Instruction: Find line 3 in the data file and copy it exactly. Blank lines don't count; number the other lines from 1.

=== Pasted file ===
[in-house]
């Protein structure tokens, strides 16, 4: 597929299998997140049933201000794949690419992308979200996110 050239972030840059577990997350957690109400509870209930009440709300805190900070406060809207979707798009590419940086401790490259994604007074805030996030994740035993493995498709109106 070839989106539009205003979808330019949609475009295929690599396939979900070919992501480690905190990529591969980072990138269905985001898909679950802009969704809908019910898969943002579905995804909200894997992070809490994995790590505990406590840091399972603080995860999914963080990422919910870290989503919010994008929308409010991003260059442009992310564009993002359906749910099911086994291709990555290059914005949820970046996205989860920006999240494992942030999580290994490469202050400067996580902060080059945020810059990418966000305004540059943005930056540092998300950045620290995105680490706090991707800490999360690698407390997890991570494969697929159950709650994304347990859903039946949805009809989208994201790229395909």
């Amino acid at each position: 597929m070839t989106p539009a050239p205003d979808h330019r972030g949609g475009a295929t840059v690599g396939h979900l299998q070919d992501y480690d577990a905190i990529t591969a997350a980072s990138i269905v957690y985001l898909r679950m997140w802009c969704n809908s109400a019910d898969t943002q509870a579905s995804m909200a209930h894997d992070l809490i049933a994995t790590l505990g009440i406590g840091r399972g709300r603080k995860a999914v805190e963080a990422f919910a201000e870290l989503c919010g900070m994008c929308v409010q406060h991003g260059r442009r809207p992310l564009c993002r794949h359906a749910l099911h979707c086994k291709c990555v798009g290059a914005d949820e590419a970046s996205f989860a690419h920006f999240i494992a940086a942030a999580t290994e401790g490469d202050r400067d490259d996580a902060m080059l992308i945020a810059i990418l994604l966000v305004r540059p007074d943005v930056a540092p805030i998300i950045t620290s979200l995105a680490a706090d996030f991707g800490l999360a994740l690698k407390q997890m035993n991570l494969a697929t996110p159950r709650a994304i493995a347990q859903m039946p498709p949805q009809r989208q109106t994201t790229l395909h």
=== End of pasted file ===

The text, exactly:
């Amino acid at each position: 597929m070839t989106p539009a050239p205003d979808h330019r972030g949609g475009a295929t840059v690599g396939h979900l299998q070919d992501y480690d577990a905190i990529t591969a997350a980072s990138i269905v957690y985001l898909r679950m997140w802009c969704n809908s109400a019910d898969t943002q509870a579905s995804m909200a209930h894997d992070l809490i049933a994995t790590l505990g009440i406590g840091r399972g709300r603080k995860a999914v805190e963080a990422f919910a201000e870290l989503c919010g900070m994008c929308v409010q406060h991003g260059r442009r809207p992310l564009c993002r794949h359906a749910l099911h979707c086994k291709c990555v798009g290059a914005d949820e590419a970046s996205f989860a690419h920006f999240i494992a940086a942030a999580t290994e401790g490469d202050r400067d490259d996580a902060m080059l992308i945020a810059i990418l994604l966000v305004r540059p007074d943005v930056a540092p805030i998300i950045t620290s979200l995105a680490a706090d996030f991707g800490l999360a994740l690698k407390q997890m035993n991570l494969a697929t996110p159950r709650a994304i493995a347990q859903m039946p498709p949805q009809r989208q109106t994201t790229l395909h």